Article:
“Nothing will happen to you, but you will feel different..” States a disembodied voice as you begin immersive theatre experience, Coma.
Over the course of the next 25 minutes the same voice will guide you through an exploration of the liminal space between consciousness and dreaming.
Lying back on individual bunk beds “wiped clean with surgical spirit”, the room fades to the kind of pitch darkness that leaves you grasping for any means possible to orient yourself.
There is little comfort to be found however, as the sterile aroma of the container and the ominous voice speaking to you through a set of binaural headphones envelops you entirely.
Coma is the latest show from theatre group Darkfield, once again set in the same claustrophobic shipping container.
This is panic-inducing in itself without the addition of heavy philosophical concepts like Cartesian dualism being added to the mix.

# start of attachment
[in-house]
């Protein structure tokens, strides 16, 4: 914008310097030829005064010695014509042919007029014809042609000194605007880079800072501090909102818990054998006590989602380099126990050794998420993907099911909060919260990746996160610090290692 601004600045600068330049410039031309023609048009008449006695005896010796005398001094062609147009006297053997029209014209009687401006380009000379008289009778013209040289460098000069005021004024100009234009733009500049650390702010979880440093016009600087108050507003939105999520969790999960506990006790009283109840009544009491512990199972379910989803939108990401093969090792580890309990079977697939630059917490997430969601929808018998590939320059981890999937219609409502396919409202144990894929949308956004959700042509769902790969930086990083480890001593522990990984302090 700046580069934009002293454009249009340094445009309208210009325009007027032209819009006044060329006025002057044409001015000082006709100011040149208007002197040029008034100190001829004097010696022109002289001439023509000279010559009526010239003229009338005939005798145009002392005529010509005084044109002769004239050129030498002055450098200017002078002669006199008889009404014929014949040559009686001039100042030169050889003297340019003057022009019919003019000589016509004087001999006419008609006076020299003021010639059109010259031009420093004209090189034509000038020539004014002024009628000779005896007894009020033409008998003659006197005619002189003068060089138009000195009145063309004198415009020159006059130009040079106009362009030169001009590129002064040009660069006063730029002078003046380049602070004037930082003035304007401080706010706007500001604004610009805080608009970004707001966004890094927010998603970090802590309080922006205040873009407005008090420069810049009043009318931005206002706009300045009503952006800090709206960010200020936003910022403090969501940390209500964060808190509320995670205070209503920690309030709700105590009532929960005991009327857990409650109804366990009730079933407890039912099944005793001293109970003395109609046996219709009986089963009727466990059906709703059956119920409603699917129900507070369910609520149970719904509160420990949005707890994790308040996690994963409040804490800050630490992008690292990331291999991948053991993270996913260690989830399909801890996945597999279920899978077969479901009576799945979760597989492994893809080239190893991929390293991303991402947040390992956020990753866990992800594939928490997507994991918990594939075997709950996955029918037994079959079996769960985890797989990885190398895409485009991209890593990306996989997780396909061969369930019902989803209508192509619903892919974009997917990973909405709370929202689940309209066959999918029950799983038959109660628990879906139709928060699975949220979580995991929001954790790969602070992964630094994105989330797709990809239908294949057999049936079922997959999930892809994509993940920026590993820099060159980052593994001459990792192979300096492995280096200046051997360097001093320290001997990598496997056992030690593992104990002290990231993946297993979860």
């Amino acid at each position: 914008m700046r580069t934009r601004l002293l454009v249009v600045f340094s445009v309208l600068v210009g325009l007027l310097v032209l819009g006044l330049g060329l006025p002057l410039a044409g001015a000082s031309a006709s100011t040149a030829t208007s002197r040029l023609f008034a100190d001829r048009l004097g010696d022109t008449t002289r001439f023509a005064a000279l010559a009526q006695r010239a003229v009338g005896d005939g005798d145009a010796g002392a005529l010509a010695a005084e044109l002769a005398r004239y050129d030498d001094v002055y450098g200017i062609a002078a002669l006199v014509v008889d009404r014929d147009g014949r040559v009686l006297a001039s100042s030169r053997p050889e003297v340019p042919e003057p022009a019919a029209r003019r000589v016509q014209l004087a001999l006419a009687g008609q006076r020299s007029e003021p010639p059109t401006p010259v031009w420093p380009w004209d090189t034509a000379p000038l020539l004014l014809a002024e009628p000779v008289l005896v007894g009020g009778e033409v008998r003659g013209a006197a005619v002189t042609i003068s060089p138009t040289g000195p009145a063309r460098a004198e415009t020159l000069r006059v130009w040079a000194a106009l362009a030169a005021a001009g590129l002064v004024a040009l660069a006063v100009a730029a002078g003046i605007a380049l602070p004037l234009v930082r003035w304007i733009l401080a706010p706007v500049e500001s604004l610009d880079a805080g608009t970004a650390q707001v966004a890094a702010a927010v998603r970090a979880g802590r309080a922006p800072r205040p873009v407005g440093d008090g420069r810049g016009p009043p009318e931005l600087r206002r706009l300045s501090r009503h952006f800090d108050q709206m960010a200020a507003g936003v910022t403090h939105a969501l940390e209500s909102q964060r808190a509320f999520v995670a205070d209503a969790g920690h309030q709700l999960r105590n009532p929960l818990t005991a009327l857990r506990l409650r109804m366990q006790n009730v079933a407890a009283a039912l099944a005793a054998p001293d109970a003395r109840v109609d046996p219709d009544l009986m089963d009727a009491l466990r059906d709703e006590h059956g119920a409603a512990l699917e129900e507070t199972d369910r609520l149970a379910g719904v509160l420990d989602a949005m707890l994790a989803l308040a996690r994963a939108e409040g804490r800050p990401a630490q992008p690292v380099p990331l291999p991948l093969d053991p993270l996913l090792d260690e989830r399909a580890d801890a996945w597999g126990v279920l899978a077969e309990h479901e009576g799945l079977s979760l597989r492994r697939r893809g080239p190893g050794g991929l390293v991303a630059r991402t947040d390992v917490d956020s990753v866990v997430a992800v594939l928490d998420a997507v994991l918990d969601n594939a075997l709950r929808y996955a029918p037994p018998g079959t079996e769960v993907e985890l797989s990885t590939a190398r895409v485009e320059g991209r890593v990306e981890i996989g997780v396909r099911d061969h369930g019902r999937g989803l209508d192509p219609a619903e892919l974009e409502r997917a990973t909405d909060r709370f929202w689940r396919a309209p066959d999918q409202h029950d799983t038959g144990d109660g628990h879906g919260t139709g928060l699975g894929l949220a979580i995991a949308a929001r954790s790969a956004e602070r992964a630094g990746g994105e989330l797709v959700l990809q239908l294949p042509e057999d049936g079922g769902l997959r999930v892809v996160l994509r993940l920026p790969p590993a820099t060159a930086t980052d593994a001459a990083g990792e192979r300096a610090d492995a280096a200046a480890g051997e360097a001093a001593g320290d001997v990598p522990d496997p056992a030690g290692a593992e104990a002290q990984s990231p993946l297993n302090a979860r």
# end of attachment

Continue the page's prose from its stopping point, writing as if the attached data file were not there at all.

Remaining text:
The set up makes for an entirely idiosyncratic experience, playing on individual paranoia and insecurities.
Sadly, just as you are beginning to wonder if this is how Schrodinger’s cat might have felt, the lights turn back on and you are jolted back to reality. Any interesting points which may have been raised by the all too brief experience are almost instantly forgotten.
Much likes its audience members in the dark, the show seems to be grasping at concepts that never quite come to fruition.
The real strength of the show lies in its physicality, an impressive feat for a show conducted in your mind, but it could have taken its concepts further.
Though it is unlikely to be revelatory to anyone who has seen Darkfield’s previous work Seance or Flight, it is undoubtedly unusual, immensely enjoyable and definitely worth seeing.